Old technology is made new again at Vantreight Farms

Flame weeder technology brought back as farm aims to expand its organics program

Ian Vantreight (left) and Chinda Samra take a look at Vantreight Farms' new flame weeder during a trial run in the feilds along Mt. Newton X Road on Monday morning (Sept. 17).

Vantreight Farms is turning back the clock on technology in an effort to turn out more organic produce and flowers in coming years.

The Vantreights recently purchased a Red Dragon flame weeder from Connecticut and are beginning trials this week on some of their fields.

“This is a new technology to us but not new in the fact that it’s been used for years and years all over North America and Europe,” said Ryan Vantreight of the farm equipment.

The flame weeder uses small propane burners to scorch weeds growing in fields, rendering them virtually dead but protecting crop seeds and bulbs underground.

“When you go over the field with the flamer, the heat on the weed disrupts the weed’s ability to absorb nutrients from the sun,” Vantreight explained.

“This is going to be a good replacement for pesticides and herbicides and it’s really getting back to the basics of what we used to do as farmers.”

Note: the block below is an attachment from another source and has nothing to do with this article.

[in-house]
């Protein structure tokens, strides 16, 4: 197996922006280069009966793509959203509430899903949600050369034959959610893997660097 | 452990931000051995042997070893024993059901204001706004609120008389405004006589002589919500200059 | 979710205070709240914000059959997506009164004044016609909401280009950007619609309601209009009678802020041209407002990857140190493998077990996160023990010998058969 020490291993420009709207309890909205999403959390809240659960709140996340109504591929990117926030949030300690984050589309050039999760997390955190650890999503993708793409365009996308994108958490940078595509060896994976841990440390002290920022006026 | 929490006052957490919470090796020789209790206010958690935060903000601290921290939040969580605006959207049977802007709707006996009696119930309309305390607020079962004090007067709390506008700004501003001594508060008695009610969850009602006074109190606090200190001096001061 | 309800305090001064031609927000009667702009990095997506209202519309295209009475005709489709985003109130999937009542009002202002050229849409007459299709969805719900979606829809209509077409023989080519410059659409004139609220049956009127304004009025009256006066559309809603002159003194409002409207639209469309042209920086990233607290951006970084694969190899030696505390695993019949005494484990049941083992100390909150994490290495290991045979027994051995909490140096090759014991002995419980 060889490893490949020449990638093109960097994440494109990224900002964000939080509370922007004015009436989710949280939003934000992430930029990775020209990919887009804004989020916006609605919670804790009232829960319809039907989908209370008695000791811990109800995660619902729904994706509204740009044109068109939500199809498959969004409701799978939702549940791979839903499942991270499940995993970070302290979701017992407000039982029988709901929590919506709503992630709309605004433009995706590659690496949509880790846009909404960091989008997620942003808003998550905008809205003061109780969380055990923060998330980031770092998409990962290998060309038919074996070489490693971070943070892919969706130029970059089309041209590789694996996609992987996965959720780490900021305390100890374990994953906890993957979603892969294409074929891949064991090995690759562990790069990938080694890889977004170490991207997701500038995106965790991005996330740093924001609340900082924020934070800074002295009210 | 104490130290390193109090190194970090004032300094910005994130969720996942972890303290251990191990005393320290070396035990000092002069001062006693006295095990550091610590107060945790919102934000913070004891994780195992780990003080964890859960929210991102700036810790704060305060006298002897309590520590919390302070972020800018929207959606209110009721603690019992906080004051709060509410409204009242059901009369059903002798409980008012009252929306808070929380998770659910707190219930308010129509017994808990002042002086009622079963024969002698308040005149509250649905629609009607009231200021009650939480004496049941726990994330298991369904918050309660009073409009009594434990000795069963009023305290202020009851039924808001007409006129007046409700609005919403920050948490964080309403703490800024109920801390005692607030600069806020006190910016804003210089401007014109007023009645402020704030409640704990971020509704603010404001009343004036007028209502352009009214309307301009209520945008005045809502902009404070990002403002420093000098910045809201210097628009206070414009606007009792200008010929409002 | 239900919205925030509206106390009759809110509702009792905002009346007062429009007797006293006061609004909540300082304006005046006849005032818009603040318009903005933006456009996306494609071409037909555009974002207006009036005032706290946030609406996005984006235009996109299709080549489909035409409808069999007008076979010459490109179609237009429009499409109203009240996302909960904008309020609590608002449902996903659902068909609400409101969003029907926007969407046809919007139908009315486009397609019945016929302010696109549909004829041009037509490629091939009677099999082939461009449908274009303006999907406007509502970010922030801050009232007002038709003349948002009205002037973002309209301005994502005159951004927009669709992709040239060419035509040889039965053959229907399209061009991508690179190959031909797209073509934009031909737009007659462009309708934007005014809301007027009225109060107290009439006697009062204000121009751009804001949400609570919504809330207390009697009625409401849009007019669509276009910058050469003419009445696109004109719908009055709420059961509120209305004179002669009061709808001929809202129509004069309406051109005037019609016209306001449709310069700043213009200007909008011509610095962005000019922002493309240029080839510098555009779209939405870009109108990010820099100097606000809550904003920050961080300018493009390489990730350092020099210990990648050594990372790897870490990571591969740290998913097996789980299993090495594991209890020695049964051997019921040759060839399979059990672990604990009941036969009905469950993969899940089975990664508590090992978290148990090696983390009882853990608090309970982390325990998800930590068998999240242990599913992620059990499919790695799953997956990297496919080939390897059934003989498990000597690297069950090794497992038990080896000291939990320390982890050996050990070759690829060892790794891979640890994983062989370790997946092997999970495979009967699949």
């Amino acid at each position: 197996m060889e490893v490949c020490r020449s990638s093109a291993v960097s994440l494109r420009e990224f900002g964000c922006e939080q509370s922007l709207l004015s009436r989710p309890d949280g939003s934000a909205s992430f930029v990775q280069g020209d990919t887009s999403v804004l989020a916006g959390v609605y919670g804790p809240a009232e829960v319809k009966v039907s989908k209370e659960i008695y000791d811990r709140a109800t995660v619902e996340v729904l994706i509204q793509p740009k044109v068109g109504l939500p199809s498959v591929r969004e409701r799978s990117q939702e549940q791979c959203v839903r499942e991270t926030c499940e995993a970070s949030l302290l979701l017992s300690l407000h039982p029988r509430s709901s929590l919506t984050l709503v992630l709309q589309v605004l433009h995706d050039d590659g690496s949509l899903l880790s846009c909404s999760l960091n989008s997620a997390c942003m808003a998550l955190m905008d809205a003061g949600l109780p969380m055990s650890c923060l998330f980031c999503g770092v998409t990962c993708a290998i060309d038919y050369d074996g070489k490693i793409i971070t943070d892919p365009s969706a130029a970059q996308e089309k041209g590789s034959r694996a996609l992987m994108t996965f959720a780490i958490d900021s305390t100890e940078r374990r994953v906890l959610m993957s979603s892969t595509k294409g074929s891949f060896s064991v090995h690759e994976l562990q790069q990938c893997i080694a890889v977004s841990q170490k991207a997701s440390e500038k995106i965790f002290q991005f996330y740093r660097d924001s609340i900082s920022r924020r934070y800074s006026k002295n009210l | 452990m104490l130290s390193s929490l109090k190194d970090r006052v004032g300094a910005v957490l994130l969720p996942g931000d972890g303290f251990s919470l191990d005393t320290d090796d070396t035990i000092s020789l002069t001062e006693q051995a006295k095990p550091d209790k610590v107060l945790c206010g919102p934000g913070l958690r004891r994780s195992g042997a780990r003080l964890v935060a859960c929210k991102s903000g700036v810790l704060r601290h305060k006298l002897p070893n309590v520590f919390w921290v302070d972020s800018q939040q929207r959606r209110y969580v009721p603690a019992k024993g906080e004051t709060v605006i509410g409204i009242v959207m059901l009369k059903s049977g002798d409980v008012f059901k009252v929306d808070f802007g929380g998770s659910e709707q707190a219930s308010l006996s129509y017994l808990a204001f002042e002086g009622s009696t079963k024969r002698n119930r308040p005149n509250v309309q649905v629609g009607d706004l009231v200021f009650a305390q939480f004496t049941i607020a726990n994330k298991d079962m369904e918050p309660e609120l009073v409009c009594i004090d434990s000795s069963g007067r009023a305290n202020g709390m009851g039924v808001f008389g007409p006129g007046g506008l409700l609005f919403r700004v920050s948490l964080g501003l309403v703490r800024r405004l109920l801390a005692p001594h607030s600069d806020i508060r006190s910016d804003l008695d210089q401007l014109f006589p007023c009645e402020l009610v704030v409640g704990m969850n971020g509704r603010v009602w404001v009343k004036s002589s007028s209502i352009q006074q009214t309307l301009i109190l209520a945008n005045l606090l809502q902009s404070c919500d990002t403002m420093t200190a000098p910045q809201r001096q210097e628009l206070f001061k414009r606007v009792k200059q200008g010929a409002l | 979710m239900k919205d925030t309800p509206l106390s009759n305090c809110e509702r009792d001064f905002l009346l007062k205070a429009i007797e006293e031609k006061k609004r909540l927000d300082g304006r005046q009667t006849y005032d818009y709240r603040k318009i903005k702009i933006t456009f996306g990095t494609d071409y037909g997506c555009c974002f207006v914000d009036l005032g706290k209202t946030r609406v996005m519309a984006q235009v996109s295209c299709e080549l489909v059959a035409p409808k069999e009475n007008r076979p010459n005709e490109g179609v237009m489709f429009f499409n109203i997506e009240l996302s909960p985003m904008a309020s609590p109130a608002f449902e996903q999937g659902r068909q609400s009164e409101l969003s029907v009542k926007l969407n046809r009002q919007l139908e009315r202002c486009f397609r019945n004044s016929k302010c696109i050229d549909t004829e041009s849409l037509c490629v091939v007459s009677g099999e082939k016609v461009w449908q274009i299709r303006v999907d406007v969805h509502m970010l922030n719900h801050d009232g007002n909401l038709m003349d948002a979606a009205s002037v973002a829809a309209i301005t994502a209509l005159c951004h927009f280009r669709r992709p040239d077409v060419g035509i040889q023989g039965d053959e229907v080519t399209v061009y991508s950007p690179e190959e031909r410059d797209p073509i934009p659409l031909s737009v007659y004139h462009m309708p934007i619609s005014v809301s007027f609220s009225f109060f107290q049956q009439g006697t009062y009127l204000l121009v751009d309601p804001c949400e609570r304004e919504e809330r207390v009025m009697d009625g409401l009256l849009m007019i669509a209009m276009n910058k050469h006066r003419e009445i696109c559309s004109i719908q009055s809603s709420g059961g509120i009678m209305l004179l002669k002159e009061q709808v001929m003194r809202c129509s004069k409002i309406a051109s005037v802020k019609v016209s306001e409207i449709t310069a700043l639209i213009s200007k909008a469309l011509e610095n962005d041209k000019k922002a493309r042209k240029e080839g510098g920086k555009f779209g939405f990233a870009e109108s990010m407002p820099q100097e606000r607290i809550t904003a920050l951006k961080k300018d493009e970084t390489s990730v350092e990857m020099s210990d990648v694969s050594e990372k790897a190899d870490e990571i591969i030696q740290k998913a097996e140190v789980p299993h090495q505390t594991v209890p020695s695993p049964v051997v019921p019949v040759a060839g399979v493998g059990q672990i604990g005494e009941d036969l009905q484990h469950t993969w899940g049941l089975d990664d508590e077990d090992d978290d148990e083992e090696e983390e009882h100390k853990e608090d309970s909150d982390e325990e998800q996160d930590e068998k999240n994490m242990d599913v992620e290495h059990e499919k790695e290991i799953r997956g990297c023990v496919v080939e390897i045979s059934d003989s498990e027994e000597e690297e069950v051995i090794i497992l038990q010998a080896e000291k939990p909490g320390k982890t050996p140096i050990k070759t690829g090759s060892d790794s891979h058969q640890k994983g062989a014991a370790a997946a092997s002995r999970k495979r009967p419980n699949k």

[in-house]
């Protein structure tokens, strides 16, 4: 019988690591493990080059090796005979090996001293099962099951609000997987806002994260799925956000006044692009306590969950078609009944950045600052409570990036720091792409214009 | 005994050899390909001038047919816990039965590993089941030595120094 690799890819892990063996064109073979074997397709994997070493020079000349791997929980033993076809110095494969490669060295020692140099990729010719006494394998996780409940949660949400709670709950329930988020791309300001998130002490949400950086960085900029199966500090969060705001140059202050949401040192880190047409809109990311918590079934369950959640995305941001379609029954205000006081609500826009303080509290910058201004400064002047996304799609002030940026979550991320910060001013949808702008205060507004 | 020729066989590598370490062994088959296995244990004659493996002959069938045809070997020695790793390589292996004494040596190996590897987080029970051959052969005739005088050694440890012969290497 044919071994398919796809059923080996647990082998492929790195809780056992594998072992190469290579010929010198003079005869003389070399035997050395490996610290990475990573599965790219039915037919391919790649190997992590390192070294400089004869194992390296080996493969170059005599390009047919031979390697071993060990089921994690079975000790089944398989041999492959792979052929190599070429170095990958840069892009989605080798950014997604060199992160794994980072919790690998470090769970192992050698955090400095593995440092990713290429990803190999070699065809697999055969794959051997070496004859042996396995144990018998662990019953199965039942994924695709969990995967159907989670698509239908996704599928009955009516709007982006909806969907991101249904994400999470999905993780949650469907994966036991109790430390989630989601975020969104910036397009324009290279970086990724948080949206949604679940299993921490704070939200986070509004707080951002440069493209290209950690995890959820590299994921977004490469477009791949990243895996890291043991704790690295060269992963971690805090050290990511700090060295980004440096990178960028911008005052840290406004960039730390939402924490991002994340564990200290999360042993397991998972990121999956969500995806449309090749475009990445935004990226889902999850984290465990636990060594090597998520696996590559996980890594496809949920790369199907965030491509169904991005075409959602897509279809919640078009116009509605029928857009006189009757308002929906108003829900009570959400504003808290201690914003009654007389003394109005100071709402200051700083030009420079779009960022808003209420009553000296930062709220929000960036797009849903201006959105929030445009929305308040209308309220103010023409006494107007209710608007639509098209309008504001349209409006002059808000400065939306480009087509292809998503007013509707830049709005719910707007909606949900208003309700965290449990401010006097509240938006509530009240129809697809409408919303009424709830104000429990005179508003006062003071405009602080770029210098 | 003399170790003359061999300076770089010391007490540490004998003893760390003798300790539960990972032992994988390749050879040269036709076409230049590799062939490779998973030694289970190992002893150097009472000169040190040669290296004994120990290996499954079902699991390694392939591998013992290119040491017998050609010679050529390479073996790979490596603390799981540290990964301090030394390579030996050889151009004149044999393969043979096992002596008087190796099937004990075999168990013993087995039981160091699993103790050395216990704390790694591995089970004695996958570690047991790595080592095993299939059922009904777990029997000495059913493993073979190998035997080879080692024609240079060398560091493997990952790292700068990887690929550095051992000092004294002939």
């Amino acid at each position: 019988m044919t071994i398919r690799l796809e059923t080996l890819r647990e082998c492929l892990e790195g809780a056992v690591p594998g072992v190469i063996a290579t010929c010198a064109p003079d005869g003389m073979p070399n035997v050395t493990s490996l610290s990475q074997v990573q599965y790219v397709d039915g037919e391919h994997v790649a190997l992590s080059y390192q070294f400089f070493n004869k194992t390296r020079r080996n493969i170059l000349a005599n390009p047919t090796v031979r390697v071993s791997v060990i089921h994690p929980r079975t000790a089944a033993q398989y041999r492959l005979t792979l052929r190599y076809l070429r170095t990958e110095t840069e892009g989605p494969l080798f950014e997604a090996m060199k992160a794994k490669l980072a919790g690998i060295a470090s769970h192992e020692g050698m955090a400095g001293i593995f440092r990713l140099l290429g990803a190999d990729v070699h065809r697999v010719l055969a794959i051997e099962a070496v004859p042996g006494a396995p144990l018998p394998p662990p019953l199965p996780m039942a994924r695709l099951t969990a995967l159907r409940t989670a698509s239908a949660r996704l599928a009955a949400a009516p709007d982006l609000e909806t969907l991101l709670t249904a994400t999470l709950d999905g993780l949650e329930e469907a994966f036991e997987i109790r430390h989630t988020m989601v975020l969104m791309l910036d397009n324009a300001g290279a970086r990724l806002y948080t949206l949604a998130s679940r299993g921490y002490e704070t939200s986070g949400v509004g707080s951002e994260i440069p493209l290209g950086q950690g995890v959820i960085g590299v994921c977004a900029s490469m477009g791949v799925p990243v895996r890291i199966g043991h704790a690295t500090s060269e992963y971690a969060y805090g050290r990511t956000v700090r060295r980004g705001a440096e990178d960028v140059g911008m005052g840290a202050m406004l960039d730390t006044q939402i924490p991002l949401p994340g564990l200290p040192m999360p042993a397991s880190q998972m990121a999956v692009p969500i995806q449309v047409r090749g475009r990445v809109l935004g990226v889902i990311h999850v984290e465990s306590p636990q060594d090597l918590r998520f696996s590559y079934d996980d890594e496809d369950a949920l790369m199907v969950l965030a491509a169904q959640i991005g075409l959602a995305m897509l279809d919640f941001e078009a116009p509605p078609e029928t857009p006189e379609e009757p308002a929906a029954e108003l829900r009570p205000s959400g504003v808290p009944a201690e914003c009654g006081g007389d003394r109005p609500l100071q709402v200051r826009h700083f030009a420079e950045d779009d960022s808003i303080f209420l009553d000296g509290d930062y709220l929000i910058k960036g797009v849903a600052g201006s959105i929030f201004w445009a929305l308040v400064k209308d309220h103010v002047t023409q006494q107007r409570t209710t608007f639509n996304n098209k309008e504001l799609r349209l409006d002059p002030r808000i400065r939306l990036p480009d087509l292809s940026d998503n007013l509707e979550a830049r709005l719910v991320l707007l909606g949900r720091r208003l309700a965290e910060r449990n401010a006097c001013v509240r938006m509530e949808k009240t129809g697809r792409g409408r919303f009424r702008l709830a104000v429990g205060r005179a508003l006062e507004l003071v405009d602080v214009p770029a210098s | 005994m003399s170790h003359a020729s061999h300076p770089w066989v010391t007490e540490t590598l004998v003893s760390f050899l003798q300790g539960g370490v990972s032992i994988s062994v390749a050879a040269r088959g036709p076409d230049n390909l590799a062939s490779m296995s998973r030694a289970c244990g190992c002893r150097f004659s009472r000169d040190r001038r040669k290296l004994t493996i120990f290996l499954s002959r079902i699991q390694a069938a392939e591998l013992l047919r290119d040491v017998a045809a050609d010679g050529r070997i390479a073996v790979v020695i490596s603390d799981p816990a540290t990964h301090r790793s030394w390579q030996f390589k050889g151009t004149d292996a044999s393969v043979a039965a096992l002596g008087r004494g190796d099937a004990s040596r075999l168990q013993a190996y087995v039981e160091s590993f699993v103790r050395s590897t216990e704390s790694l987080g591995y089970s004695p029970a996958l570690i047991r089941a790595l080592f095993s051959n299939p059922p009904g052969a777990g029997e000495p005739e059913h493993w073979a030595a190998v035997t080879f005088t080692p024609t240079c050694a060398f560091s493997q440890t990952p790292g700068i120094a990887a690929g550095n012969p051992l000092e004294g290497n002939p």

Vantreight added that the weeder is part of the farm’s organic expansion program, noting that the farm currently grows some organics but has goals to up the ante on the amount they produce.

“This year were doing a lot of organics but next year our goal is approximately 70 acres and the year after that 100, and so on,” he said.

Central Saanich Fire Chief Ron French said that the flame weeding won’t pose any risks in terms of fire, and that residents should be aware that over the next weeks they may notice the flame weeder doing trial runs in Vantreight fields.

“We don’t want people to be concerned if they see or smell smoke in the air,” said French.

“We’re working with Vantreights to make sure everything is working as planned with the weeder and hope that this can be a good option for them in terms of weed control. This is an area where we have a delicate mix of farmland and residential and we need to make sure people know this is a safe practice.”

Vantreight added he hopes the public will be excited to know more organic local produce and flowers will be available because of the flame weeder.

“We just hope the public can be patient and understanding while were getting our bearings to make things work efficiently with the flame weeder,” he said.

“We’re working with the fire department to make sure we have minimal impact on the community. In the end this is going to be so much better than using Round Up or pesticides,” he said.

The flame weeder trials will run over the next few weeks.

reporter@peninsulanewsreview.com

 

 

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